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Actually, even if an ILS is available to us, we choose to fly manually the ILS. That is, autopilot ILS mode is engaged, but the autopilot itself is not. So we follow the cues given to us by both the LOC and GS antennae and the Flight Director bars. We only do autolands when it is required to keep the airplane's CAT II/III capabilities current or in actual CAT II/III weather conditions per airline SOP (Standard Operating Procedures)I think you mean IFR approaches. We have to do one IFR approach in real IMC (Instrument Meteorological Conditions) or simulated IMC every now and then (I think it is every 6 landings, I don't know, as that is FAA regulations and my country is not covered by those) to keep ourselves current.By the way, has the OP read the famous adagio "Any landing you can walk away from, is a good landing"?What makes a landing "nice" is setting the aircraft's mains on the proper touchdown point on the runway. The key is always the proper speed for the aircraft configuration. If you are at the proper speed when crossing the runway threshold (at 50ft height) and keep descending to flare height in a stabilised way, retard throttle levers and smoothly pitch up a few degrees and hold that attitude until touchdown. Flare too high and will lose airspeed, thus you will lose lift, thus you will lose height and the result will be a smackdown rather than a touchdown. Flare too low and the inertia carried by the aircraft will make the flaring action less effective and you will hit the planet instead of landing on it.The key is speed and proper flare action.Best regards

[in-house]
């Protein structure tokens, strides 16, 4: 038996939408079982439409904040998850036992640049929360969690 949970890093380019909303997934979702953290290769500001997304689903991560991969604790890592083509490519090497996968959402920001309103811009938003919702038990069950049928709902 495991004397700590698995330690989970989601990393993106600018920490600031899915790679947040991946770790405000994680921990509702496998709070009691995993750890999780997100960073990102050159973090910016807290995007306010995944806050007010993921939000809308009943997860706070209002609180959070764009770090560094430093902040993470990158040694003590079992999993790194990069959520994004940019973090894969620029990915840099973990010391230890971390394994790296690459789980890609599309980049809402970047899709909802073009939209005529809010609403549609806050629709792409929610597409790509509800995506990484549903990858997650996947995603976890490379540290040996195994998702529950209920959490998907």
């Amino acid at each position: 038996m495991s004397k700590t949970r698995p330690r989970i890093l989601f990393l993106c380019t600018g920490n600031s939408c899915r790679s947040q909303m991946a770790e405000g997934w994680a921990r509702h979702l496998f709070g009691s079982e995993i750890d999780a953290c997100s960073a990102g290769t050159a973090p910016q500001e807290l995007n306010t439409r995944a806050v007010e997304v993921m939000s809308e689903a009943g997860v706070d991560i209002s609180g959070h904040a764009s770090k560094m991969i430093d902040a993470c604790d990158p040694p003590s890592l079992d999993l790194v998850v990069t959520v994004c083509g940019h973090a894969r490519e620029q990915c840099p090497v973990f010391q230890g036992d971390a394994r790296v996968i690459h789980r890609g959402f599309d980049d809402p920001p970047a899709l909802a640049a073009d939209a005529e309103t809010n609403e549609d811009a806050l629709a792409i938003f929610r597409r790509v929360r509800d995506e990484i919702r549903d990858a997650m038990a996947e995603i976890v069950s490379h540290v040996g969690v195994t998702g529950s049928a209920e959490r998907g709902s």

When the real life pilots land, they don't have to pitch their noses down too much. How can I prevent myself from having to do a nosedive to land?

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When the real life pilots land, they don't have to pitch their noses down too much. How can I prevent myself from having to do a nosedive to land?
From that comment i seem to lean towards the fact that you are coming in way to fast if you are having to nosedive it to land.What are you flying at the moment? and at what speed do you approach? Just wondering as this information can definetly solve your problem.